Cindy Levy: What do you see now as the real challenges for financial institutions, and how ambitious should they be with their transition plans?

Mark Carney: Part of the challenge for financial institutions is that they do not just need to get their own plans in order, but they are also dependent on their portfolio companies’ plans, if they do indeed have them. This is an iterative process of asking the right questions, seeing what’s expected of companies, including tailoring them by region, and mainstreaming those expectations. Then there’s the process of engagement and judgment that comes with that information, and it will take a couple of turns over the next few years to really get traction on this.

Now there are always leaders in every sector. There have been companies which have been SBTi signatories for a few years or have been part of other major initiatives so they’ve got a head start. But we need to get all companies moving on this and this is why, in our opinion, this overall initiative (the masterplan) is so important in clarifying expectations to make sure the process is as efficient as possible.

The second issue, which is critical to nail down, is being absolutely clear about what we mean collectively by transition finance. There are, in our judgment, in order to decarbonize, four strategies. There’s clearly climate solutions, whether it’s clean energy or things that enable clean energy, which are entities or assets that are already aligned to that 1.5⁰ pathway. Critically, there are also those entities and assets that are transitioning or aligning with that 1.5⁰ pathway. In other words, they don’t just have a plan, they have access to finance and a credible prospect of implementing that plan. Then there is the accelerated and managed phaseout of high-emitting assets. Here, we need to make sure that financial institutions understand all those strategies. It’s for them to choose which ones to put greater weight on, and then execute against that.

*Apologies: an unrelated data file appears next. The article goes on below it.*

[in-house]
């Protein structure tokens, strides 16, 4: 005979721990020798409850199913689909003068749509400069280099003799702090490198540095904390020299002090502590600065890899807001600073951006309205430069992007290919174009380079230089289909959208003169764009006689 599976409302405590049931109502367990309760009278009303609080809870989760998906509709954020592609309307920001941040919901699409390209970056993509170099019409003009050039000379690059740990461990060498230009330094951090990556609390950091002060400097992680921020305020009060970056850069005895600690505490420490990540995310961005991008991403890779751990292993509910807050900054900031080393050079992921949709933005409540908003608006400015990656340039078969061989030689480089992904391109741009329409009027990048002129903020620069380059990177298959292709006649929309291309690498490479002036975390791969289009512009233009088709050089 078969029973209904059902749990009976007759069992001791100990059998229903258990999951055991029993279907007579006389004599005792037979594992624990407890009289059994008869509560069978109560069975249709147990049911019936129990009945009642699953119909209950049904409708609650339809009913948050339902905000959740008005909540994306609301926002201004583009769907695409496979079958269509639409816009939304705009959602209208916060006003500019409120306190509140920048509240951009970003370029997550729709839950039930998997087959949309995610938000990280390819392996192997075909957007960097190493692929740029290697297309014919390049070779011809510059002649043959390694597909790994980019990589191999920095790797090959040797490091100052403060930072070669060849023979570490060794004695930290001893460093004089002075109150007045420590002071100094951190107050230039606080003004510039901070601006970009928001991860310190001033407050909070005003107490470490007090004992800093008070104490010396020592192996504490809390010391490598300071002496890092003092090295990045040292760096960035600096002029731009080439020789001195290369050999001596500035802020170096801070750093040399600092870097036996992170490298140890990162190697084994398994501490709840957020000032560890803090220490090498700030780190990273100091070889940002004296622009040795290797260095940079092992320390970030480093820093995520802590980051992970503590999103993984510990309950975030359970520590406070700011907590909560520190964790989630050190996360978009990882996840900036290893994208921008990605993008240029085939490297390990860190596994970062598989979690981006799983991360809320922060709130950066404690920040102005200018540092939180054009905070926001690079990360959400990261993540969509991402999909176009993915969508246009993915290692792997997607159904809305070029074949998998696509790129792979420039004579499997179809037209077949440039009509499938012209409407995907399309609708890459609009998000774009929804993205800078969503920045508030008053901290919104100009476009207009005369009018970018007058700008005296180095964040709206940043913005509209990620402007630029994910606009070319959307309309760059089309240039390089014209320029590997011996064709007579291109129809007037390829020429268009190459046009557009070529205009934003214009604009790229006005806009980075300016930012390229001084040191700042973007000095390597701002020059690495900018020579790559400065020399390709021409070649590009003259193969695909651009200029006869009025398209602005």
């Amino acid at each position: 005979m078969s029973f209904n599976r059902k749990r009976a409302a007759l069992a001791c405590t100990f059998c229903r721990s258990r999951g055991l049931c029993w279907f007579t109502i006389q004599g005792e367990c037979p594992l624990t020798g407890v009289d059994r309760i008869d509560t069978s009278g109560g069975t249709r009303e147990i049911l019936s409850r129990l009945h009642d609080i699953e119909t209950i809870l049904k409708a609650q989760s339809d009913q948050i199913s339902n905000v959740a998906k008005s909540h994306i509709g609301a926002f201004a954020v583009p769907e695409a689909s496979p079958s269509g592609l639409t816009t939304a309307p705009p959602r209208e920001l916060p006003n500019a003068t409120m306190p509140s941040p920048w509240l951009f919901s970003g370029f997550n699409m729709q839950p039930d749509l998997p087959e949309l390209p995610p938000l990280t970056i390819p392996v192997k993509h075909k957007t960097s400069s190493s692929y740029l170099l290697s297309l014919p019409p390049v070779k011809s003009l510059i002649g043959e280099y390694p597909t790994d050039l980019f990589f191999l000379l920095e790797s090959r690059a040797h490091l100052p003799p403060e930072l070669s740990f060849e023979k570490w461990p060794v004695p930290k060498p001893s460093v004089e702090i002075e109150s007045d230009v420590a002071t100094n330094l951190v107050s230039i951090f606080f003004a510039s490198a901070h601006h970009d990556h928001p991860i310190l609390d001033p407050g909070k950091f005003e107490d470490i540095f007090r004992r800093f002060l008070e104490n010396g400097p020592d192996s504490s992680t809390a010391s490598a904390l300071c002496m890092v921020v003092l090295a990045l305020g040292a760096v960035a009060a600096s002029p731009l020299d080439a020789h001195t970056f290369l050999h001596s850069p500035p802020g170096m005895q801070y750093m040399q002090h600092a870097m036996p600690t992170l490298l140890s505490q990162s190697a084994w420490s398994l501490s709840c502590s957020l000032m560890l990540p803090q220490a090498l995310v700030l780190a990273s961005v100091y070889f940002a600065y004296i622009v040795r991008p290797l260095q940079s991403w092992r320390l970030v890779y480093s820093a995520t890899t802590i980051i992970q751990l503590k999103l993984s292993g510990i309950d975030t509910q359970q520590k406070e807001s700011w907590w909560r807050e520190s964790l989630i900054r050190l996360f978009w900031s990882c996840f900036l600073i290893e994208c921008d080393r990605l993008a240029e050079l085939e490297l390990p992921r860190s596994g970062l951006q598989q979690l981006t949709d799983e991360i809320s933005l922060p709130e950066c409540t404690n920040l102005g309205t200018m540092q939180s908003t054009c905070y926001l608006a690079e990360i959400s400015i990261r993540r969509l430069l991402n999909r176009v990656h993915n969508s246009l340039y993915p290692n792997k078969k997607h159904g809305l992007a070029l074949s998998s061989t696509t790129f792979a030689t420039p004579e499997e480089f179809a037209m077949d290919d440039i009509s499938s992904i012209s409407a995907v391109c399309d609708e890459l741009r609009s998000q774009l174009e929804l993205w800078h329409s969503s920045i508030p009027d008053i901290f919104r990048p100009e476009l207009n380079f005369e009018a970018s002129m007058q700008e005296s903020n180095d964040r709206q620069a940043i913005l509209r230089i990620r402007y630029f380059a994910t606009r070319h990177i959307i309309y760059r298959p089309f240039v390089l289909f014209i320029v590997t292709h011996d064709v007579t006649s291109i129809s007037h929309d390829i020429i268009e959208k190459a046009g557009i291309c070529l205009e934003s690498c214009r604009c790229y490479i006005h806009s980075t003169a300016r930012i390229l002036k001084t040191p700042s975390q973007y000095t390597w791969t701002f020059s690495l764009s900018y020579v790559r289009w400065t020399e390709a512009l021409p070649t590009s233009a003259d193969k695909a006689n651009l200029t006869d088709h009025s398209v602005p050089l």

And then there are always issues with data, including climate data, which is why we want consistency here. And particularly, we want to break the logjam around Scope 3 data where my Scope 3 emissions are someone else’s Scope 1 and Scope 2 emissions. But if we’re all together in this, the data problem starts to solve itself.

Cindy Levy: There are 5,500 operational coal mines in Asia, many of which are early in their natural life. How do we get managed phaseout legitimized as a net-zero tool and what are the types of financial structures that need to be established?